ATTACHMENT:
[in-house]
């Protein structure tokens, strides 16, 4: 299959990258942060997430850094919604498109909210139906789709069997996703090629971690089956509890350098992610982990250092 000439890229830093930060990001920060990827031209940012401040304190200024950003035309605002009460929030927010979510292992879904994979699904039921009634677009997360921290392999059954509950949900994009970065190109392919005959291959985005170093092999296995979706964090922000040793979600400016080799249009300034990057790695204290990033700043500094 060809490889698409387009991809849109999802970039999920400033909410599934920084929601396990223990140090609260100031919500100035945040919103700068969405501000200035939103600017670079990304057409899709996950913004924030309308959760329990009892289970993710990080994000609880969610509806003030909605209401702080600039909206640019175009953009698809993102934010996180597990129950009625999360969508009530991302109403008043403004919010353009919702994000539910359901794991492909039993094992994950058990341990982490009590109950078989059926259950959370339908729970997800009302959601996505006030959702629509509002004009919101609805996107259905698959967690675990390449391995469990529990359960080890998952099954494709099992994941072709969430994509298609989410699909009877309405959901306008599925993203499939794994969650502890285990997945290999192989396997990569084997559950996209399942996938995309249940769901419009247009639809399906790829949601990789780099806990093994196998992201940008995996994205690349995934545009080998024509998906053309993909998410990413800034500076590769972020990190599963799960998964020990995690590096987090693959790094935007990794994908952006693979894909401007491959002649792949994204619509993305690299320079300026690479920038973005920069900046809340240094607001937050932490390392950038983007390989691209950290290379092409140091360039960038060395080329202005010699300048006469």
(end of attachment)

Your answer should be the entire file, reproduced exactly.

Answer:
[in-house]
């Protein structure tokens, strides 16, 4: 299959990258942060997430850094919604498109909210139906789709069997996703090629971690089956509890350098992610982990250092 000439890229830093930060990001920060990827031209940012401040304190200024950003035309605002009460929030927010979510292992879904994979699904039921009634677009997360921290392999059954509950949900994009970065190109392919005959291959985005170093092999296995979706964090922000040793979600400016080799249009300034990057790695204290990033700043500094 060809490889698409387009991809849109999802970039999920400033909410599934920084929601396990223990140090609260100031919500100035945040919103700068969405501000200035939103600017670079990304057409899709996950913004924030309308959760329990009892289970993710990080994000609880969610509806003030909605209401702080600039909206640019175009953009698809993102934010996180597990129950009625999360969508009530991302109403008043403004919010353009919702994000539910359901794991492909039993094992994950058990341990982490009590109950078989059926259950959370339908729970997800009302959601996505006030959702629509509002004009919101609805996107259905698959967690675990390449391995469990529990359960080890998952099954494709099992994941072709969430994509298609989410699909009877309405959901306008599925993203499939794994969650502890285990997945290999192989396997990569084997559950996209399942996938995309249940769901419009247009639809399906790829949601990789780099806990093994196998992201940008995996994205690349995934545009080998024509998906053309993909998410990413800034500076590769972020990190599963799960998964020990995690590096987090693959790094935007990794994908952006693979894909401007491959002649792949994204619509993305690299320079300026690479920038973005920069900046809340240094607001937050932490390392950038983007390989691209950290290379092409140091360039960038060395080329202005010699300048006469």